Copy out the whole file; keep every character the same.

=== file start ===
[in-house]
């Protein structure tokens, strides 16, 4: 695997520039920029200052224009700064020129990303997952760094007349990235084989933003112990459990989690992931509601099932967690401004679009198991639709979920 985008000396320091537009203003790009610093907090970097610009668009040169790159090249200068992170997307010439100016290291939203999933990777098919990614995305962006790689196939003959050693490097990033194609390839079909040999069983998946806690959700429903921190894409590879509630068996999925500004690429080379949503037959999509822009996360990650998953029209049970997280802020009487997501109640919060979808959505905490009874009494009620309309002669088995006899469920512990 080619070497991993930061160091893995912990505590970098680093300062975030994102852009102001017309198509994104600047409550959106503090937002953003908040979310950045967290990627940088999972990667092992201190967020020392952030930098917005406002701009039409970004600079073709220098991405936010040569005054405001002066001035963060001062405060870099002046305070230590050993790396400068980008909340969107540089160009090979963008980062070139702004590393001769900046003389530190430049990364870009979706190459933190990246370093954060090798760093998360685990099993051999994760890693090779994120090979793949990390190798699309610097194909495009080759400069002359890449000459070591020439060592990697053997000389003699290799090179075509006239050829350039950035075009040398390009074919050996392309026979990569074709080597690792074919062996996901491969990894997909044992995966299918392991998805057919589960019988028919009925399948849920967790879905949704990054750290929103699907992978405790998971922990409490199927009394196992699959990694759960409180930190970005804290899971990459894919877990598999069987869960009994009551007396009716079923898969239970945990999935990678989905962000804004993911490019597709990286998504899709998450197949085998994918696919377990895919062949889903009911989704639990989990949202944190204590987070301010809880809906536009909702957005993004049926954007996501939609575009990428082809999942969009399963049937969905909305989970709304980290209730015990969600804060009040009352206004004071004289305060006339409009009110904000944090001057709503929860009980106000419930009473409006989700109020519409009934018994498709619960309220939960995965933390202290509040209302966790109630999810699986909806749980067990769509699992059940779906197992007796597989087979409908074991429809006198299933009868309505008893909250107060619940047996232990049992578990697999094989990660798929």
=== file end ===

[in-house]
């Protein structure tokens, strides 16, 4: 695997520039920029200052224009700064020129990303997952760094007349990235084989933003112990459990989690992931509601099932967690401004679009198991639709979920 985008000396320091537009203003790009610093907090970097610009668009040169790159090249200068992170997307010439100016290291939203999933990777098919990614995305962006790689196939003959050693490097990033194609390839079909040999069983998946806690959700429903921190894409590879509630068996999925500004690429080379949503037959999509822009996360990650998953029209049970997280802020009487997501109640919060979808959505905490009874009494009620309309002669088995006899469920512990 080619070497991993930061160091893995912990505590970098680093300062975030994102852009102001017309198509994104600047409550959106503090937002953003908040979310950045967290990627940088999972990667092992201190967020020392952030930098917005406002701009039409970004600079073709220098991405936010040569005054405001002066001035963060001062405060870099002046305070230590050993790396400068980008909340969107540089160009090979963008980062070139702004590393001769900046003389530190430049990364870009979706190459933190990246370093954060090798760093998360685990099993051999994760890693090779994120090979793949990390190798699309610097194909495009080759400069002359890449000459070591020439060592990697053997000389003699290799090179075509006239050829350039950035075009040398390009074919050996392309026979990569074709080597690792074919062996996901491969990894997909044992995966299918392991998805057919589960019988028919009925399948849920967790879905949704990054750290929103699907992978405790998971922990409490199927009394196992699959990694759960409180930190970005804290899971990459894919877990598999069987869960009994009551007396009716079923898969239970945990999935990678989905962000804004993911490019597709990286998504899709998450197949085998994918696919377990895919062949889903009911989704639990989990949202944190204590987070301010809880809906536009909702957005993004049926954007996501939609575009990428082809999942969009399963049937969905909305989970709304980290209730015990969600804060009040009352206004004071004289305060006339409009009110904000944090001057709503929860009980106000419930009473409006989700109020519409009934018994498709619960309220939960995965933390202290509040209302966790109630999810699986909806749980067990769509699992059940779906197992007796597989087979409908074991429809006198299933009868309505008893909250107060619940047996232990049992578990697999094989990660798929």